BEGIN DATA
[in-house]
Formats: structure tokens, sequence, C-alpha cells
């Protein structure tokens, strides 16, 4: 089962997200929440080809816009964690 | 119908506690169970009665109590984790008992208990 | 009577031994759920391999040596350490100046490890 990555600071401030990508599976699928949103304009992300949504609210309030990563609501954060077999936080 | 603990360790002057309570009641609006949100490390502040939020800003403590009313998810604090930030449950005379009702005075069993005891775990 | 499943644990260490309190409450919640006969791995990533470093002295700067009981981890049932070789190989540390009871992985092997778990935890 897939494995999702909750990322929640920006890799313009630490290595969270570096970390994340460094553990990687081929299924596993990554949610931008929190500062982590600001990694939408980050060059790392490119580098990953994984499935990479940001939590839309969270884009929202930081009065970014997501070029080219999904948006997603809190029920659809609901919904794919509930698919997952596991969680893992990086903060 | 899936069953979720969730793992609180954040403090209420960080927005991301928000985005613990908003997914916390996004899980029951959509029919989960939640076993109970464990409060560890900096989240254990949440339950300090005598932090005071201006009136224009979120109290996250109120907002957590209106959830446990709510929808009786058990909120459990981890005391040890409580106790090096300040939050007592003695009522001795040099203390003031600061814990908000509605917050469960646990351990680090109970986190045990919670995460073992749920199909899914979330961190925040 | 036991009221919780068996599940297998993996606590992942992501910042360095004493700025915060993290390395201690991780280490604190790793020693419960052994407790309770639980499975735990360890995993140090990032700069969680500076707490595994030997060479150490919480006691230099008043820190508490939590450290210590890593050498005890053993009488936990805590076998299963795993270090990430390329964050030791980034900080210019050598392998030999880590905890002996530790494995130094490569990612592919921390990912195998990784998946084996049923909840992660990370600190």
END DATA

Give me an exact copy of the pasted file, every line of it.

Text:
[in-house]
Formats: structure tokens, sequence, C-alpha cells
């Protein structure tokens, strides 16, 4: 089962997200929440080809816009964690 | 119908506690169970009665109590984790008992208990 | 009577031994759920391999040596350490100046490890 990555600071401030990508599976699928949103304009992300949504609210309030990563609501954060077999936080 | 603990360790002057309570009641609006949100490390502040939020800003403590009313998810604090930030449950005379009702005075069993005891775990 | 499943644990260490309190409450919640006969791995990533470093002295700067009981981890049932070789190989540390009871992985092997778990935890 897939494995999702909750990322929640920006890799313009630490290595969270570096970390994340460094553990990687081929299924596993990554949610931008929190500062982590600001990694939408980050060059790392490119580098990953994984499935990479940001939590839309969270884009929202930081009065970014997501070029080219999904948006997603809190029920659809609901919904794919509930698919997952596991969680893992990086903060 | 899936069953979720969730793992609180954040403090209420960080927005991301928000985005613990908003997914916390996004899980029951959509029919989960939640076993109970464990409060560890900096989240254990949440339950300090005598932090005071201006009136224009979120109290996250109120907002957590209106959830446990709510929808009786058990909120459990981890005391040890409580106790090096300040939050007592003695009522001795040099203390003031600061814990908000509605917050469960646990351990680090109970986190045990919670995460073992749920199909899914979330961190925040 | 036991009221919780068996599940297998993996606590992942992501910042360095004493700025915060993290390395201690991780280490604190790793020693419960052994407790309770639980499975735990360890995993140090990032700069969680500076707490595994030997060479150490919480006691230099008043820190508490939590450290210590890593050498005890053993009488936990805590076998299963795993270090990430390329964050030791980034900080210019050598392998030999880590905890002996530790494995130094490569990612592919921390990912195998990784998946084996049923909840992660990370600190």